Beyond the Schadenfreude
Sports are filled with moments when fans are thrilled, when winners are exalted, and when teammates are trusted. This, of course, is part of why we love sports – why we cherish and celebrate them – and why so many of us include them in our lives, on a fairly regular basis.
From a spectator’s perspective, technological advances and accessibility of information have certainly facilitated the increased availability of sports. And, let’s face it – we are fascinated by the spectacular. Understandably, sporting events featuring elite athletes can captivate our hearts and minds. In real-time, the Olympics certainly can do this – as they also lend an element of patriotism to our interest. In particular, this year’s Olympic Games are no exception in that regard. And, given that we have “bad guys” in the Olympics again – those to whom a needle seems to need a vein – we have all sorts of captured interest.
Supposedly though, some have said that there are only three things that actually really capture our interest. First, there is fire. You know – the fireplace. The bonfire. Forest fire. In sports, some of the best performances are characterized as being “on fire!” Yes, our interest is definitely captured by fire.
Secondly, is water – I mean, who doesn’t love a fountain? Or a river? Or the sea? Waves on the beach? Raindrops on the windowpane? Even a puddle – what kid can resist stomping in?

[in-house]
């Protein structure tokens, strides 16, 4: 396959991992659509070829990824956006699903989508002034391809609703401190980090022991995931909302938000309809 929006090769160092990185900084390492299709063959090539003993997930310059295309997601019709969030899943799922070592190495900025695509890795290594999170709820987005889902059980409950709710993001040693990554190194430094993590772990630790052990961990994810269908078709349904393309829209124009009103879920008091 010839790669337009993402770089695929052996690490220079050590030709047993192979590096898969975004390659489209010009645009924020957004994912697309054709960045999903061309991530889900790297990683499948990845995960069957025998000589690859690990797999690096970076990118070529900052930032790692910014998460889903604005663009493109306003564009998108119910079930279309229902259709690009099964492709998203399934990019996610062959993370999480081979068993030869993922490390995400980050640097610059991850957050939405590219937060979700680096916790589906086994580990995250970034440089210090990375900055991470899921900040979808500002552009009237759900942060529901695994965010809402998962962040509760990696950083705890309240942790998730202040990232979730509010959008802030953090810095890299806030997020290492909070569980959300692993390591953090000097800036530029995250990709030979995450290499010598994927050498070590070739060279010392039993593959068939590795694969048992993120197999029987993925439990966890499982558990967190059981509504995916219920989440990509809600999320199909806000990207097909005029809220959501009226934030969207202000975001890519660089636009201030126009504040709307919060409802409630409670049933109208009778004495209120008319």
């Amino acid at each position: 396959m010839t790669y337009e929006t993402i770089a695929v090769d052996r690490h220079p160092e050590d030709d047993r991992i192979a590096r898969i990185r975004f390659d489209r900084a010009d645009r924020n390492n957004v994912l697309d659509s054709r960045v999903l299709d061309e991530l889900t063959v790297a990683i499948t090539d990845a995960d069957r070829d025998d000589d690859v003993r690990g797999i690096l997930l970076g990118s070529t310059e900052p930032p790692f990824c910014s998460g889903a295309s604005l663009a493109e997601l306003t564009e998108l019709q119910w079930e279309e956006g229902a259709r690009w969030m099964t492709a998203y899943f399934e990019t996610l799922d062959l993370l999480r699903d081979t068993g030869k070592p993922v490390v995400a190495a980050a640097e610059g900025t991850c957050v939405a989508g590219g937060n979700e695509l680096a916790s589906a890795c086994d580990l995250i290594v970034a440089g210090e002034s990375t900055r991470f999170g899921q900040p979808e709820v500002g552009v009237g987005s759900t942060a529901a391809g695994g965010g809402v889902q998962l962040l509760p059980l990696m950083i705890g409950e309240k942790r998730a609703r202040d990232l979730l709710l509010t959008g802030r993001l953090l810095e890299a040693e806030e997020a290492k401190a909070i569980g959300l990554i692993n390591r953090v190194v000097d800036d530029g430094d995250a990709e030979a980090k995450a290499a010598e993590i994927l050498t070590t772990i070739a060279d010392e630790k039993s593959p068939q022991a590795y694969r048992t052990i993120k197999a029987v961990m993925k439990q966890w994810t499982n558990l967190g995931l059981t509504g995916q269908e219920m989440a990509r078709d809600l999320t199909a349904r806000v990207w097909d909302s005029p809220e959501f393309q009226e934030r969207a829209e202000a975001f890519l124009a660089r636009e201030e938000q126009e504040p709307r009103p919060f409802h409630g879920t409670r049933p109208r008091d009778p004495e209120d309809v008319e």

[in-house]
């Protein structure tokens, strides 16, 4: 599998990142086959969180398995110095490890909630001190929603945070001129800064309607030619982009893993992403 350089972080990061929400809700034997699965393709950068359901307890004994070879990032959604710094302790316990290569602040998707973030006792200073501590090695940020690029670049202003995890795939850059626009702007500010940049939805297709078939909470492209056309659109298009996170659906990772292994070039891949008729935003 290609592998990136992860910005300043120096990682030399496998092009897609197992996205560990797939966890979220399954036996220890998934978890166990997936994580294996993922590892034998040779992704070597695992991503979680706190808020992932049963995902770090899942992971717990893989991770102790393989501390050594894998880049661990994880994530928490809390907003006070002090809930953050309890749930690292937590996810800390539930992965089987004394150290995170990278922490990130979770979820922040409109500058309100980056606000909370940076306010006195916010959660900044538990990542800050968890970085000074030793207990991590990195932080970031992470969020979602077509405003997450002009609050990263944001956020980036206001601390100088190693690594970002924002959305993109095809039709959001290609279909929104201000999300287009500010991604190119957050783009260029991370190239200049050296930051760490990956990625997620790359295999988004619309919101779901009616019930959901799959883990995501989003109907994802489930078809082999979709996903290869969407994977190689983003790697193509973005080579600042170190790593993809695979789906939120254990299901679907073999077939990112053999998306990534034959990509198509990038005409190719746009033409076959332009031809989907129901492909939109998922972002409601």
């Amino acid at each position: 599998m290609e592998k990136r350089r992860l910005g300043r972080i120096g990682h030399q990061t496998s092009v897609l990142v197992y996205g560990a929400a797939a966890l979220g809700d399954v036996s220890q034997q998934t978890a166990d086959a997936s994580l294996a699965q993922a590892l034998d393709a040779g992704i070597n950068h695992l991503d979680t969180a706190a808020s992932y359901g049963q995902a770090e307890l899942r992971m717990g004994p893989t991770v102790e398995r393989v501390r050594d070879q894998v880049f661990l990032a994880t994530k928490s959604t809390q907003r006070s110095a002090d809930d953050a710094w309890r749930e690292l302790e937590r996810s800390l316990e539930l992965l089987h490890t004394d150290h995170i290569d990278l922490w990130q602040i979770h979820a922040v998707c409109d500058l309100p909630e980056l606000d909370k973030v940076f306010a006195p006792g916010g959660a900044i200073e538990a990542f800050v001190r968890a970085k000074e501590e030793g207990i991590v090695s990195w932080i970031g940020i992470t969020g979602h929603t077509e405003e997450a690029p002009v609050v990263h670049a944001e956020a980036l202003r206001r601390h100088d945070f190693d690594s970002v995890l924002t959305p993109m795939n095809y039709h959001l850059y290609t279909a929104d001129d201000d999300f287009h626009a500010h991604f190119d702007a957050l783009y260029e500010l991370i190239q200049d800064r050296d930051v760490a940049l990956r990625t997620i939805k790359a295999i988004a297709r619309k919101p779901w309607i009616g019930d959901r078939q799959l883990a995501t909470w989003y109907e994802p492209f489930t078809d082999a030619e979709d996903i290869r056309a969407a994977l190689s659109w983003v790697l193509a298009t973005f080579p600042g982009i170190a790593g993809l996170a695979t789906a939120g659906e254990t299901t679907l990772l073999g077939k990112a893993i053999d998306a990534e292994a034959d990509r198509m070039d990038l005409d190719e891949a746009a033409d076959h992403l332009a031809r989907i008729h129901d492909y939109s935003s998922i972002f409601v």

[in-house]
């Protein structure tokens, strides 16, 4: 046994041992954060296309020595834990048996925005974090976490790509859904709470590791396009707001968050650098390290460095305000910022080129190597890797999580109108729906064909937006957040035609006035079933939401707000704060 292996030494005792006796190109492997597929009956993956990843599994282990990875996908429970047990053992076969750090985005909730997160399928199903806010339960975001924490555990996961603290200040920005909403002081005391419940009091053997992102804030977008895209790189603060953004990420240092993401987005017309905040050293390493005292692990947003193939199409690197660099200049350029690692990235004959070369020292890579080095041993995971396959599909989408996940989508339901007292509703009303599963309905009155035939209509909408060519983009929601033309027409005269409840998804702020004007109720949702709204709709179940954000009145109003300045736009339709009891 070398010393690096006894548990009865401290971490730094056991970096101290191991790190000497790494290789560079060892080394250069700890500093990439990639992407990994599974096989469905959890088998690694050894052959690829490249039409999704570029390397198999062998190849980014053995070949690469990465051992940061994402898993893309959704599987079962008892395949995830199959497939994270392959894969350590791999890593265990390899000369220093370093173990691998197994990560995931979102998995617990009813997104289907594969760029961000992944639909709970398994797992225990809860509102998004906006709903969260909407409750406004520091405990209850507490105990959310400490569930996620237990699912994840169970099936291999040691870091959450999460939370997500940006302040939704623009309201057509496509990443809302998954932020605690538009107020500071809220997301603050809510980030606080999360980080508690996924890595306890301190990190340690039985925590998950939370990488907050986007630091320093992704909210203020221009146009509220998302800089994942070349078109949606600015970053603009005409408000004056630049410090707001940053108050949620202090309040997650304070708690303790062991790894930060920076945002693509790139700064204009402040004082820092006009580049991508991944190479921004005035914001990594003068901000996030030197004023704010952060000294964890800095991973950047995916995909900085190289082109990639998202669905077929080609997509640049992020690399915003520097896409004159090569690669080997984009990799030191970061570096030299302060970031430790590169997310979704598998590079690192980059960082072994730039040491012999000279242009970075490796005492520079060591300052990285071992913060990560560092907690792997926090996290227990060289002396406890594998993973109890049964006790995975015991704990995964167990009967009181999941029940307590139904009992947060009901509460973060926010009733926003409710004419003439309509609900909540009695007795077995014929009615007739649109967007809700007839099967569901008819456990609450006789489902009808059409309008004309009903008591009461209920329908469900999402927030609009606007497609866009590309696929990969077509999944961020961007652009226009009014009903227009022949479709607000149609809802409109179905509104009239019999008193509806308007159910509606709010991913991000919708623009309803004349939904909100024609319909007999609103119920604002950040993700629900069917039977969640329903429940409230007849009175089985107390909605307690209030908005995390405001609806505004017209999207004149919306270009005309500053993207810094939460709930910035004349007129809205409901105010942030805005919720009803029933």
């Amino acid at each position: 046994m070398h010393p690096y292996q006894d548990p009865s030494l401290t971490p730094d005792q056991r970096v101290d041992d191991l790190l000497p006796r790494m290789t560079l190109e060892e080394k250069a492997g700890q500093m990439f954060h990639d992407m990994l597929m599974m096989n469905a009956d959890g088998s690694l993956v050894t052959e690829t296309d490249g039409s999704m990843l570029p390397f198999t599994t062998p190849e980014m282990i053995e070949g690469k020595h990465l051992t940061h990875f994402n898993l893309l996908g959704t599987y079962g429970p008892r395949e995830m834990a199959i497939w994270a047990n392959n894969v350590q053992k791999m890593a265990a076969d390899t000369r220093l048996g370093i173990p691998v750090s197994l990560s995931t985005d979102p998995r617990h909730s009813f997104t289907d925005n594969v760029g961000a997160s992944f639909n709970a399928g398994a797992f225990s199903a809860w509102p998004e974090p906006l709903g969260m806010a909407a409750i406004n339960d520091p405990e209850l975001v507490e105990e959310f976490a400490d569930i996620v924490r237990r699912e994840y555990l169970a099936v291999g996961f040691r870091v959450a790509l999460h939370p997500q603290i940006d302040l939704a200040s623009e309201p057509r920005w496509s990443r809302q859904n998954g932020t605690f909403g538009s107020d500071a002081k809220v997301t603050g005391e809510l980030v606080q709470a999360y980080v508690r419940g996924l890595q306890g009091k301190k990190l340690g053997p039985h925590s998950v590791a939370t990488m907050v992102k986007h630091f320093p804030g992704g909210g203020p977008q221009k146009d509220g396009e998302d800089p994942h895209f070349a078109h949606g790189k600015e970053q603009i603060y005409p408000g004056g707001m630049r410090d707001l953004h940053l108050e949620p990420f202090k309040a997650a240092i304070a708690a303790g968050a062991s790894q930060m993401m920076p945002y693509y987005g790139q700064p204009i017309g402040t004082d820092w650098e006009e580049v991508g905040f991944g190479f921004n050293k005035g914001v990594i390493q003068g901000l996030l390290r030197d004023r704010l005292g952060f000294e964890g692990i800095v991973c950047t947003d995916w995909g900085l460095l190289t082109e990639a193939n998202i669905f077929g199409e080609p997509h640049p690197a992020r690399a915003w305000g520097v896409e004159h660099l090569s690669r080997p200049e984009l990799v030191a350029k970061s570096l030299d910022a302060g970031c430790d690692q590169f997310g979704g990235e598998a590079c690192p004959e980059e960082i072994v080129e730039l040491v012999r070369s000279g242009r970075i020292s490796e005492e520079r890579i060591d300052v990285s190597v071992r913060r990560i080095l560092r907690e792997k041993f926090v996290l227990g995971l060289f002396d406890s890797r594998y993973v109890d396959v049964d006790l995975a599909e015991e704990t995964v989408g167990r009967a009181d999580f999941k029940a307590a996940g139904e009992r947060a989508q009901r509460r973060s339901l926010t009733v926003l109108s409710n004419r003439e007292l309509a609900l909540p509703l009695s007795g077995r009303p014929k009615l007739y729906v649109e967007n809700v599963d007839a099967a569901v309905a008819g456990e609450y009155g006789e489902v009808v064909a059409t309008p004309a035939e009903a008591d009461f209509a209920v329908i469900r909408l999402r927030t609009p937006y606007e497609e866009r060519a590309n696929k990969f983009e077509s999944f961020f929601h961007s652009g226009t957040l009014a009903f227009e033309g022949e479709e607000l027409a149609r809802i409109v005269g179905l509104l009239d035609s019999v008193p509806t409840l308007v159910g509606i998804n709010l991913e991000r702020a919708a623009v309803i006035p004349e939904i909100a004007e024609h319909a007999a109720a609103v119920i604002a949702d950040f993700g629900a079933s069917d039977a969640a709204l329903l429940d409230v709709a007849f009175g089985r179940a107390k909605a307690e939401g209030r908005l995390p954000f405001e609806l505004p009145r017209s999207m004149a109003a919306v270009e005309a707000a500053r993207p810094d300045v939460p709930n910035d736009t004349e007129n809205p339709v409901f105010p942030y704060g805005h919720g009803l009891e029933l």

We even love the sound water makes – so much so that we’ve made only generally delightful words to describe them. The splash. The ripple. The crashing wave. The flush. Ok – fire and water. Those two are no-brainers. Perhaps also is #3…
The third thing that captures human interest is the news of other people’s tragedy. We may become acutely aware of the presence of this phenomenon when watching the Olympics. Yes, we are generally all patriotic, so we’re rooting for our country – but aren’t we also rooting for, then, the demise of others? Sure. Is this summarily like, schadenfreude? You know schadenfreude, right – the secret pleasure derived from the troubles or failures of others. Yeah – we do – we get that, that pleasure. Perhaps it’s easiest to live with when it is underdog schadenfreude. But still, at least in American culture, very few people don’t take at least some small pleasure from the misfortune of others. C’mon. Think about. Really. Be honest.
But somehow, the Olympics seem to transcend all that humanness, don’t they? There certainly is opportunity to set aside the schadenfreude, to get beyond the schadenfreude, and to appreciate the truly outstanding feats of human physical endeavor. Though not even completed as yet, the 2016 Olympics have had so many great story lines – of daring dreams coming true, of long-standing records broken, and of the unbelievable – happening again and again and again – right before our very eyes. Yet, it is possible that the sheer, unvarnished humanity of the Olympics is what make them so enchanting. The struggle. The obvious pain. The raw joy of relief. Yes, these – these are all things we can all easily relate to.
So what do the Olympics teach us about how to get beyond the schadenfreude? I think, at the least, these three things:
- We are all just as human as we can be.
- Banging your head against a wall feels good – when you stop – but hard work still pays off.
- The hardest job in all the world – is effortlessness – to know this is to appreciate, admire, and aspire for it.
By Dr. Rodney J. Blackman
Dr. Blackman is the Chair of Recreation Management at the United States Sports Academy, and can be reached at email@example.com.